I spotted this patchwork chore coat from Tigre Brocante last Fall. Unfortunately, a half year later, the jacket (nicely styled for men and women), has disappeared from the site. You may not be able to buy this jacket, but you can still mimic the look. Check out Corridor’s Duck Dyed Overshirts (on sale) as a worthy, patch-free alternate. Pair w/Corridor Bucket Hat and Troentorp (mandatory style staple) for a seasonless, timeless, unisex ensemble.
I’m tapped out after a trip to Japan. Nevertheless, I’m saving up my shekels for a new Danton chore coat. Danton, a French brand licensed for distribution in France, offers sturdy, unisex work clothing for men and women in staple fabrics including poplin, cotton, and now, sturdy moleskin. Danton, like Engineered Garments, produces a line of stock styles in a seasonal refresh of heritage fabrics. Find your Danton via Zozotown, Rakuten, or B-shop (a proxy shopping service like Sutocorp may be required).
Here is a sunny game changer from Yarmo (UK workwear brand by way of Japan): band collar shirt for men and women w/back pleat and patch pockets. Shouldn’t all shirts have functional pocketing? Find your Yarmo here: https://item.rakuten.co.jp/takanna/yar-17aw-s1/…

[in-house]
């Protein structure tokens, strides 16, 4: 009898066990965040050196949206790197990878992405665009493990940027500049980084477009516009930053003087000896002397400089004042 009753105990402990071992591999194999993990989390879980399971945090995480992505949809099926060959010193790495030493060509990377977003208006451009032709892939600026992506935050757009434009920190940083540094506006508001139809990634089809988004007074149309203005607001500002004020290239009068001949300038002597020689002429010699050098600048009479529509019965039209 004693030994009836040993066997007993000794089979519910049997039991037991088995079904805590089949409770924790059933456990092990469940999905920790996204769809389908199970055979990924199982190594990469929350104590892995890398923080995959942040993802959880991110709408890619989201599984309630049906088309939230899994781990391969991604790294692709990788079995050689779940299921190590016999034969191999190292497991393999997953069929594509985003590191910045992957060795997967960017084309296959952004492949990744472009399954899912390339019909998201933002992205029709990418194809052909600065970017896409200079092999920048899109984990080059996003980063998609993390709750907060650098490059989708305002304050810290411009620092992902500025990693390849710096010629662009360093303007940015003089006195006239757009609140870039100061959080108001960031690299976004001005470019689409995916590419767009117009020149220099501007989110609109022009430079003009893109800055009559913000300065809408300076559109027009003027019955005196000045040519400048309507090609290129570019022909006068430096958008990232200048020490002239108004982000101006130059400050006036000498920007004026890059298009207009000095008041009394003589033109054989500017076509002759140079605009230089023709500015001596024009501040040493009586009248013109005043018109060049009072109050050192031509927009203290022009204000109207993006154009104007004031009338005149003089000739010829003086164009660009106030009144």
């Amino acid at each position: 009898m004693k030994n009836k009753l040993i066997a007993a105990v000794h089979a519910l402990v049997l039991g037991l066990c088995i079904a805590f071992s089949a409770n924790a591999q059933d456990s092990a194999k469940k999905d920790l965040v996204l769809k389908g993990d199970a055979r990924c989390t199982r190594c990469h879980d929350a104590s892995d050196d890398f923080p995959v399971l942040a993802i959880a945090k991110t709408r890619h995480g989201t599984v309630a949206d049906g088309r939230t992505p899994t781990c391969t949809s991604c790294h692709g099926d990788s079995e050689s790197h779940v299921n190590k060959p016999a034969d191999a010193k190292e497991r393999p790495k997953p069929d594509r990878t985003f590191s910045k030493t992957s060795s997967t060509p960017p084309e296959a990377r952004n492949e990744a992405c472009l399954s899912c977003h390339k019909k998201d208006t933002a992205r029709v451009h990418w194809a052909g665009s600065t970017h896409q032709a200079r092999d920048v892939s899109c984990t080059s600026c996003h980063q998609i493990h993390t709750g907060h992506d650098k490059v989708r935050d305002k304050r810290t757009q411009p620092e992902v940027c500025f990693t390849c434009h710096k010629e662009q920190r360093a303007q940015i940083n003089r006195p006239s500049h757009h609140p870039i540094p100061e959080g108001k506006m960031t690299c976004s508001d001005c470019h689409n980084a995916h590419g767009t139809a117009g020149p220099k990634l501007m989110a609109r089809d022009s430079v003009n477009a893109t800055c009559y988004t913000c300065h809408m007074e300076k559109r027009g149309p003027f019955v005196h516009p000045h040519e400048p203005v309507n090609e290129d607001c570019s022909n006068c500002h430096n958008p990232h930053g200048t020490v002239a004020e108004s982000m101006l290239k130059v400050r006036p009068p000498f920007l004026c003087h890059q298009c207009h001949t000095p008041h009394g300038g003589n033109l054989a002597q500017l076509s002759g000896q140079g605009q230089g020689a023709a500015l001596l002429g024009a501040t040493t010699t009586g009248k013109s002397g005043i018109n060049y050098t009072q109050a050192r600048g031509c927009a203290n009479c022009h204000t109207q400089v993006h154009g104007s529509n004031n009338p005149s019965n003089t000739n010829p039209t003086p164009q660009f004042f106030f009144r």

Scouting Rakuten, I spotted this curious looking Brady Nevis backpack (which reminds me a bit of something a character from 400 Blows would carry). My house is filled with Rubbermaid bins of bags (Archival, Brady, Filson, Hunting World, Bertram Mann, Zo, Domke, etc.). I don’t need a single new bag – and yet – I am always open to curious mashups of stock bag styles (Rucksack meets a messenger bag, the movie!). Brady bags are never cheap and there are quite a few classic models that I’m hoping to aquire (the Gelderburn and MacLaren to name a few). However, I’m tempted to save up and nab a Nevis before they disappear from the market. This model appears to be one of those frustrating, Japan only iterations: available via a few web shops and than slated to taunt you as “product unavailable” when you launch your Google search – a few years too late.